diped in English” and “ supped in Ital. The appointment of a woman as gov. ian;" and at odd moments they studied ernor naturally excited a good deal of botany and chemistry and painted in mirth at Versailles; but in the end society gouache. When in Paris, they all worked was satisfied. It must be said that Ma. at trades; and on one occasion there was dame de Geolis did not spare herself. an exhibition at the Louvre of the Russia She exercised her functions wisely and leather cases, baskets, tools, wardrobes, well; exercised them, too, without accept- and other things, entirely made by the ing a penny more of salary than what she Orleans children. In their leisure hours received for Mlle. d'Orléans. She had they visited museums, galleries, and man. absolute control over their teachers, and factories, and any other places worth kept a journal of all their lessons and seeing. They were even brought up hours, which she arranged with the utmost from St. Leu to Paris, by their enthusicare. The princes got up at 7 A.M. They astic governess, in order that they might slept at the Palais Royal, and were taught watch from Beaumarchais' Garden the Latio and sums till eleven. They were crowd assembling for the taking of the then taken to Belle-Chasse, and at two Bastille. they all dined. After dinder the tutors Amidst all this practical teaching, the left, and she undertook the children her- claims which society would have upon self till nine, when the tutors returned, them were not forgotten. Dancing was and after supper the boys were conveyed taught them by Dauberval of the Opera; home to bed. These seem long hours ; every Saturday they "received" at Bellebut in the country, where they all passed Chasse; and once a week, after the eldest eight months of the year, they may have was twelve, they were taken to the Franbeen rather shorter. Some of the lessons çais. They learned to swim. They were - history, literature, and mythology taught to bleed, and to dress wounds; in Madame de Genlis gave herself. Her first acquiring which arts they practised on the experience of teaching M. de Valois can poor at the Hôtel Dieu. It is possible hardly be called encouraging. She turned they were not more clumsy than many round in the midst of recouoting some medical students. exciting deed of his ancestors, to find him It is amazing that with all this Madame yawning and stretching himself, and finally de Geolis managed to give up so much throwing himself at full length on the sofa time to her writing; but she produced with his feet on the table! Punishment many books, most of which were on the promptly followed, and the offence was education of her pupils. Of these “ Adèle never repeated.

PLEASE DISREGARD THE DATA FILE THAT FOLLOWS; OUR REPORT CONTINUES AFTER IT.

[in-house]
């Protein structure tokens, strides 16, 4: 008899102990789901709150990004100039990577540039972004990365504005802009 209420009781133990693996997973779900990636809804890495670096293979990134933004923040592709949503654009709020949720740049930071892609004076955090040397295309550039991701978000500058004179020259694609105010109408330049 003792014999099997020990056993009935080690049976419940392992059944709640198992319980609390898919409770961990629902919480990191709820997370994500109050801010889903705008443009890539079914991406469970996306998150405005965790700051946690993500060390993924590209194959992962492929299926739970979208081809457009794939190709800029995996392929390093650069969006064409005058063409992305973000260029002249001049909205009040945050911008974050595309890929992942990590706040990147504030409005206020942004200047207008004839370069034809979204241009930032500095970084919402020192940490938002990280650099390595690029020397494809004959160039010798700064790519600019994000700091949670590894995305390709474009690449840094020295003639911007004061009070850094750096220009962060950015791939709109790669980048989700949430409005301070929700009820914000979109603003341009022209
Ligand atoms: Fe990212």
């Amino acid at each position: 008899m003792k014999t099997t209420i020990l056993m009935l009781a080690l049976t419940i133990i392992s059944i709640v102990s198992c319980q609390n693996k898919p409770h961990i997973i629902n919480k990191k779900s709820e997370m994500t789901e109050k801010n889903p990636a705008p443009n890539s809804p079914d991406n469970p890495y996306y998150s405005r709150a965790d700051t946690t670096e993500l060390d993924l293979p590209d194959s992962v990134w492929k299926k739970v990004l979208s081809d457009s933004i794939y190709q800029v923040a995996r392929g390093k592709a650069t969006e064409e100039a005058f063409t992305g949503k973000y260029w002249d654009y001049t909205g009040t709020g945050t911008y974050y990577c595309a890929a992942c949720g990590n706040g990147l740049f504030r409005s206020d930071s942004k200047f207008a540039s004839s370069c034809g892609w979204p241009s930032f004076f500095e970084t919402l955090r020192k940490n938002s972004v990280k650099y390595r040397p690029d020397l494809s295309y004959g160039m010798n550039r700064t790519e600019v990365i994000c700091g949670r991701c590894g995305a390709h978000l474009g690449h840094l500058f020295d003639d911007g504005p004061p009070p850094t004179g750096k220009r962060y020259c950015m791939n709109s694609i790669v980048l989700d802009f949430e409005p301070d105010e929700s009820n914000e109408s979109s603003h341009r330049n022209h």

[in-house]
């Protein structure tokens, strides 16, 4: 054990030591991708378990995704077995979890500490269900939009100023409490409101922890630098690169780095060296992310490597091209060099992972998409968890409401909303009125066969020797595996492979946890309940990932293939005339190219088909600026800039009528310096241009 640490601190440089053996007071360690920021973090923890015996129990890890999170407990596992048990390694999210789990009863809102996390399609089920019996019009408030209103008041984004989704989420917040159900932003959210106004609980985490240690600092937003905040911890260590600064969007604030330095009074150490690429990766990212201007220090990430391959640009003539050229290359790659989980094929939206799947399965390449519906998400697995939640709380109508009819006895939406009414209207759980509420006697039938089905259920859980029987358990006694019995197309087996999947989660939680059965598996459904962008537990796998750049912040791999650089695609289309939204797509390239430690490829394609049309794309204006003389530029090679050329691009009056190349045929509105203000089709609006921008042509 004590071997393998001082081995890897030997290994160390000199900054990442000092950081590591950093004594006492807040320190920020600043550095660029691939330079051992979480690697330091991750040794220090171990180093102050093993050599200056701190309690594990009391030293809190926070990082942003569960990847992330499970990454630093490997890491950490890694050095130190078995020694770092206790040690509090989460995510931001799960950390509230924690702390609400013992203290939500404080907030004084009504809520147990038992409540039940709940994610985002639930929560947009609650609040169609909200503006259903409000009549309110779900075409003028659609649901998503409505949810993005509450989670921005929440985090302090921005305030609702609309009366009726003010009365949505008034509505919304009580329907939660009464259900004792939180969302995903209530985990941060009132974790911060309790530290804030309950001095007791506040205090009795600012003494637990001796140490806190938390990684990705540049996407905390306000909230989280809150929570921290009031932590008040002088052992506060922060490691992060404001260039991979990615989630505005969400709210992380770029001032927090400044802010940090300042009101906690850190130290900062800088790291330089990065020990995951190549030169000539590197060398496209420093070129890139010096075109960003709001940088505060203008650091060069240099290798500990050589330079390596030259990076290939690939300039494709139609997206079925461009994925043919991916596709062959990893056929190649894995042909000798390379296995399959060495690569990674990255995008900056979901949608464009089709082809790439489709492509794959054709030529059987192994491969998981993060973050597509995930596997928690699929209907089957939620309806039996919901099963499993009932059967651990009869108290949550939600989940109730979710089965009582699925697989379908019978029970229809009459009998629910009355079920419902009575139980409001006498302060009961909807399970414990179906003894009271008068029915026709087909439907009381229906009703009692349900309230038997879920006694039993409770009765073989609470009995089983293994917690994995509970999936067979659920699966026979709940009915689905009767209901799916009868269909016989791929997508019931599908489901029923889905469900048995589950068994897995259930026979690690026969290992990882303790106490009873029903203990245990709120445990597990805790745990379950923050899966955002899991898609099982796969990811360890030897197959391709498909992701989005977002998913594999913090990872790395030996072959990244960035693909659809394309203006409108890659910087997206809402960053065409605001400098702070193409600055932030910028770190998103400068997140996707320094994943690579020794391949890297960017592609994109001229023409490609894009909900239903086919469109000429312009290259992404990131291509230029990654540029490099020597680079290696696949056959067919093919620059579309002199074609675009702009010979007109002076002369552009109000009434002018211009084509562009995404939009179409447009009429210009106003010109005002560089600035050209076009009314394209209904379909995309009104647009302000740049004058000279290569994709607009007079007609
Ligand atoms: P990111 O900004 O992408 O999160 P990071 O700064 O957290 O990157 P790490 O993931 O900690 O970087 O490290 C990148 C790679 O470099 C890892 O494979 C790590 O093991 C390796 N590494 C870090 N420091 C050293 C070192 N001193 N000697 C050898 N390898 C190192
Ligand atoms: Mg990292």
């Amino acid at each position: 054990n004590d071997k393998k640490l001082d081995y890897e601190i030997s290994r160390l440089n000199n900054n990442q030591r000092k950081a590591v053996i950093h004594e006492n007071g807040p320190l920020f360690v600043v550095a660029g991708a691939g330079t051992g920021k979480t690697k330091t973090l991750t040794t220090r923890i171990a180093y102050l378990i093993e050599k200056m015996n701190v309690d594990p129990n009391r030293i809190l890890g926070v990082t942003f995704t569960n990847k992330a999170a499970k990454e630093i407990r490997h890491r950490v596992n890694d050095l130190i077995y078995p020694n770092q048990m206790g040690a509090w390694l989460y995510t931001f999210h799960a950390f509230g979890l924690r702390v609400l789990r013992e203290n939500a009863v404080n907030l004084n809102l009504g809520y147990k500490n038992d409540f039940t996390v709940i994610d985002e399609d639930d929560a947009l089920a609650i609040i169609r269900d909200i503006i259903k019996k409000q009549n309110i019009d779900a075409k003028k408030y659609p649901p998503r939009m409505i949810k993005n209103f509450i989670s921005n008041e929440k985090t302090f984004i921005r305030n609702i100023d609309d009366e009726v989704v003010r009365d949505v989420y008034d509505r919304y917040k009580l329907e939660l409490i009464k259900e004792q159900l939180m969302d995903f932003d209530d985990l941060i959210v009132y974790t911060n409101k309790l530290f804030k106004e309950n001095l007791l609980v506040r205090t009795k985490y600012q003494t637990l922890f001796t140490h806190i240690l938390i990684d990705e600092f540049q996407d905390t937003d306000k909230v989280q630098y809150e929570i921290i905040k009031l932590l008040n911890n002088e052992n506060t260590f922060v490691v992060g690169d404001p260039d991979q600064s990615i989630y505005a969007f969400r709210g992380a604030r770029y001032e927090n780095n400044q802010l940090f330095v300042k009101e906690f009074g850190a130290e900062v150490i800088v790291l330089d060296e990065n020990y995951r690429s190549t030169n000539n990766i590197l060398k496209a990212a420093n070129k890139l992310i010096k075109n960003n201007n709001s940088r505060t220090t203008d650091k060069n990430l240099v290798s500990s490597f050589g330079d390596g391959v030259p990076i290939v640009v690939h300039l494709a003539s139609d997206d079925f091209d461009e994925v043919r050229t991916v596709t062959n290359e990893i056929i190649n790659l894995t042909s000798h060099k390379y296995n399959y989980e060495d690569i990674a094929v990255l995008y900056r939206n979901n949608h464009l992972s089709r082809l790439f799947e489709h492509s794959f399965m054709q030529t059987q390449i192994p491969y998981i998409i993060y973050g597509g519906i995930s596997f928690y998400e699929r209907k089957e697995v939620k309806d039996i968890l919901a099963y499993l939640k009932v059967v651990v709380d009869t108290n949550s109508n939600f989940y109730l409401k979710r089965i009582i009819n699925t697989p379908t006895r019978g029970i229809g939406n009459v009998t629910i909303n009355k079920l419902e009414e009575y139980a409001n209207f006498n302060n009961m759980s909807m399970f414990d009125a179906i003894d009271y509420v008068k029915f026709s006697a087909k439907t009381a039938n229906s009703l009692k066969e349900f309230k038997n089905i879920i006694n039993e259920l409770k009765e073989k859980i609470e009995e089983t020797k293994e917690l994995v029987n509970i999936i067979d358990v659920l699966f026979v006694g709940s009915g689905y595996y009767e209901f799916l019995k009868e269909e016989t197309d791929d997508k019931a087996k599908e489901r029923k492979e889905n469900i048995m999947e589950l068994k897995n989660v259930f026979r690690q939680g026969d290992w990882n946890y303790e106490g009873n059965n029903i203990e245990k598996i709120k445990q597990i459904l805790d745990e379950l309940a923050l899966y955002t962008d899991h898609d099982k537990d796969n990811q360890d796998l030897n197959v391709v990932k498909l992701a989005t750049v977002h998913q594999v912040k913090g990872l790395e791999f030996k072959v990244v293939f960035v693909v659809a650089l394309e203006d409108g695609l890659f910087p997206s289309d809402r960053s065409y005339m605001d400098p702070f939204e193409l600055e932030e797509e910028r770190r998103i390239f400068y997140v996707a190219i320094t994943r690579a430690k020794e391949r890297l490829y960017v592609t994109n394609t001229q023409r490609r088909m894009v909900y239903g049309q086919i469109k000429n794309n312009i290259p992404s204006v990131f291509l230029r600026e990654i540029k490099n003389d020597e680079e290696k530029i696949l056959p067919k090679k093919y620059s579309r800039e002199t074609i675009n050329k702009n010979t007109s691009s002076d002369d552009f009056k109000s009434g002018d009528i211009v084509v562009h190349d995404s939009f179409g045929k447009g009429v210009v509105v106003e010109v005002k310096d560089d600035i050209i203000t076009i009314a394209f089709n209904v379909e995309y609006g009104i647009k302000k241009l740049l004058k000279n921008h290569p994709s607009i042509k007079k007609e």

et Théodore” (highly commended by Her plan of education (practically the Grimm for its grace, style, and seose. same as that described in "Adèle et Théo-though most of the ideas had been apricidore") seems very sensible; only, the pated by Locke and Rousseau) is the children were hardly left enough to them. I best known, and even now is not at all